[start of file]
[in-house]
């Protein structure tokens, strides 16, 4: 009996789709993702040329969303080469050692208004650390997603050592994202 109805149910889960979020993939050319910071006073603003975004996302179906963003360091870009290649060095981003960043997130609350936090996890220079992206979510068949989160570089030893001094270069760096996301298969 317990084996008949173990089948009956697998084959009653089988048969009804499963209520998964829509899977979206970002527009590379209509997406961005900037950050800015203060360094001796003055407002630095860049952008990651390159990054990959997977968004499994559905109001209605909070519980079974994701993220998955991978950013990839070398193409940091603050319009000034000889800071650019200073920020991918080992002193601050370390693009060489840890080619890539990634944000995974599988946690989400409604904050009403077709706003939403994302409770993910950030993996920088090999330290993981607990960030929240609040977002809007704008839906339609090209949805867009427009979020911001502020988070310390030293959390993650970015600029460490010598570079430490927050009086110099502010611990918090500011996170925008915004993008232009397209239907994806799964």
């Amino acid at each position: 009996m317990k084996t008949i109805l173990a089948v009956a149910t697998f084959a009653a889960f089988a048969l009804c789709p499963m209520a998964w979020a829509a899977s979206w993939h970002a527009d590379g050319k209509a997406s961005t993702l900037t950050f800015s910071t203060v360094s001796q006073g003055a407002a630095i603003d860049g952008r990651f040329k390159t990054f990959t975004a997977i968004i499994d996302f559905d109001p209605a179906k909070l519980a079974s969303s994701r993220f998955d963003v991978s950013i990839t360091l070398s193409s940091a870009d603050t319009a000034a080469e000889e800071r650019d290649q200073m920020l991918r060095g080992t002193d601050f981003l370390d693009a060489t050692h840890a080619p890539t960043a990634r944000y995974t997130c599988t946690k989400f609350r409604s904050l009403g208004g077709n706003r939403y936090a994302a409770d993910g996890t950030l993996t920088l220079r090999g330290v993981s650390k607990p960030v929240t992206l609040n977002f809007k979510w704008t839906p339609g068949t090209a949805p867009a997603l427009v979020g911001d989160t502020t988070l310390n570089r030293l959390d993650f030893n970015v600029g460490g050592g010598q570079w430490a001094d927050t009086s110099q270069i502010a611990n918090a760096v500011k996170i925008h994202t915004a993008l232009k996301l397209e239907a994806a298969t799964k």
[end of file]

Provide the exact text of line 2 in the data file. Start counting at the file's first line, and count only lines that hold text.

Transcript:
């Protein structure tokens, strides 16, 4: 009996789709993702040329969303080469050692208004650390997603050592994202 109805149910889960979020993939050319910071006073603003975004996302179906963003360091870009290649060095981003960043997130609350936090996890220079992206979510068949989160570089030893001094270069760096996301298969 317990084996008949173990089948009956697998084959009653089988048969009804499963209520998964829509899977979206970002527009590379209509997406961005900037950050800015203060360094001796003055407002630095860049952008990651390159990054990959997977968004499994559905109001209605909070519980079974994701993220998955991978950013990839070398193409940091603050319009000034000889800071650019200073920020991918080992002193601050370390693009060489840890080619890539990634944000995974599988946690989400409604904050009403077709706003939403994302409770993910950030993996920088090999330290993981607990960030929240609040977002809007704008839906339609090209949805867009427009979020911001502020988070310390030293959390993650970015600029460490010598570079430490927050009086110099502010611990918090500011996170925008915004993008232009397209239907994806799964």